Engineering Students Earn Highest Marks at Theme Park Design Competition
Students from the University of Arizona Theme Park Entertainment Group are riding high after success at the Toronto Metropolitan University Thrill Design Invitational in November 2022. The competition in Orlando, Florida invited student groups from 18 universities to present real-world creative, artistic and technical solutions to challenges related to the theme park industry: roller coasters, live shows, mechanical rides and more.
Judges awarded the UA TPEG team the highest marks overall, with distinction for technical skill, feasibility, innovation and communication. The UA engineering students were awarded more commendations per challenge than any other student team.
"Our solutions showed a full consideration of what it takes to entertain: story, emotion, beauty, feasibility and ability to convey our vision into the minds of the judges," said mechanical engineering major Nicholas Sivertson.
The competition was presented by Universal Creative, designers of the Universal Studios parks. Because of the real-world examples, details of the student challenges are bound by a nondisclosure agreement. Students were assigned the challenges and had less than 48 hours to present their solutions to a panel of professionals and industry leaders.
The club formed at the UA in 2017 and has competed at the invitational before. Because the complex theme rides connect mechanics, electronics, architecture and more, TPEG attracts students from many UA engineering majors. The group holds question and answer sessions with industry professionals, designs themed experiences, and occasionally takes trips to local entertainment venues. Michael Marcellin, Regents Professor of Electrical and Computer Engineering, serves as TPEG's faculty advisor.
“There was no better group to represent the University of Arizona at this competition than TPEG’s student competition team – an experienced, interdisciplinary group of graduate and undergraduate students dedicated to pushing the limits of what is possible in safety, creativity, engineering, sustainability and accessibility in the theme park industry,” Marcellin said. “They are decorated veterans of this competition, having brought back several winning trophies in engineering design and accessibility in years prior.”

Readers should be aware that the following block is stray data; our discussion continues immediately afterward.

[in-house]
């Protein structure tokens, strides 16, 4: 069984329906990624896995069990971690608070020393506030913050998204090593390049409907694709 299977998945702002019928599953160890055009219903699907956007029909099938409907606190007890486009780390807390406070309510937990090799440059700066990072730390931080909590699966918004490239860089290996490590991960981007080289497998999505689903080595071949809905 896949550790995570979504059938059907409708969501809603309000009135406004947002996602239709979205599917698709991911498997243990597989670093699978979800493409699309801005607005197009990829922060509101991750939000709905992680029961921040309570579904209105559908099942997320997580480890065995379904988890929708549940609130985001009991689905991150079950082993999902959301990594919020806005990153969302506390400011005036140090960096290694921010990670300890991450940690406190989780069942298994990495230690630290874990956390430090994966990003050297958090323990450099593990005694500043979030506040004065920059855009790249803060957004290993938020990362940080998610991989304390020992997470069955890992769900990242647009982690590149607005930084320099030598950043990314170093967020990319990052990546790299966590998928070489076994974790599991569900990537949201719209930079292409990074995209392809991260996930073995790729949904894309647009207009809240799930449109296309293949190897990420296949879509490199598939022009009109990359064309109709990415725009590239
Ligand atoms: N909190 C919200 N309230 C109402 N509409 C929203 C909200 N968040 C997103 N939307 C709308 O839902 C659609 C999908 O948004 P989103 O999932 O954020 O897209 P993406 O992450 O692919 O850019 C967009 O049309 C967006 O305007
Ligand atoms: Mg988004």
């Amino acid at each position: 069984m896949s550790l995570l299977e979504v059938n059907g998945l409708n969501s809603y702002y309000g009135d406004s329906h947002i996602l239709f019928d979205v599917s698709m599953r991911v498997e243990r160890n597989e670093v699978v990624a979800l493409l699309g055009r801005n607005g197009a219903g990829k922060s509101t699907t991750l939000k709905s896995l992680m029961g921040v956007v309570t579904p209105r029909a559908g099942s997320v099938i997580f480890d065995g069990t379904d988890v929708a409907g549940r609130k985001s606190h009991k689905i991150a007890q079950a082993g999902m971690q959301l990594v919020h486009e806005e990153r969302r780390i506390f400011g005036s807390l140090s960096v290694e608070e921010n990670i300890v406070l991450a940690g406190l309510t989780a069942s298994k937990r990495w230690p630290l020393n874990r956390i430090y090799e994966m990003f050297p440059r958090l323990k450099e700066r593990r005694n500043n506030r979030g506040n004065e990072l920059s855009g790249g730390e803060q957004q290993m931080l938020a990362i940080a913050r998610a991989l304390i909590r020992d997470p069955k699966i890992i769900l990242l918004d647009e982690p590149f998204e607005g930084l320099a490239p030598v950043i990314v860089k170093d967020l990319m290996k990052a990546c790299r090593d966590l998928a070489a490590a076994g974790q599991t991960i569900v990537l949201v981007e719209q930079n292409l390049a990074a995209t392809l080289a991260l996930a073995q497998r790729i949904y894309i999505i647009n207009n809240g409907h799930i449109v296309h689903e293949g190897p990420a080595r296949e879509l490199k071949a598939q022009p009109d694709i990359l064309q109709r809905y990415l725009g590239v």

A Role for Every Engineer
When mechanical engineering major Alex Drey first visited a theme park as a child, many of the rides scared him. However, roller coasters always fascinated him. And the more theme parks he went to, the more he appreciated the themes, environment and systems.
"As a mechanical engineer, I love things that move," Drey said. “When you realize that a roller coaster contains thousands of moving elements that need to function properly in tandem and be reliable for years, accounting for manufacturability, safety, cost, maintenance, and more, you then can understand the amount of time, effort, design, money, trial and error, and engineering that goes into every single aspect of the coaster."
Architectural engineering major Alyssa La Fountain held a unique position on the team, focusing on the challenge of integrating large, complex systems without taking away from the storytelling of the ride.
"In theme parks, you are challenged with making large mechanical and electrical systems look aesthetically pleasing," La Fountain said. "It’s my job as the architectural engineer to come in and make sure I can have these two elements coexist without compromising the work of the architects or engineers on the team."
As an electrical and computer engineering major, Karson Knudson has some words of reassurance for those who enjoy thrill rides.
"Whenever you are planning to go to a permanent theme park, or even a traveling carnival in the United States, you can have some confidence knowing a well-designed computer by a professional electrical engineer has your back," Knudson said.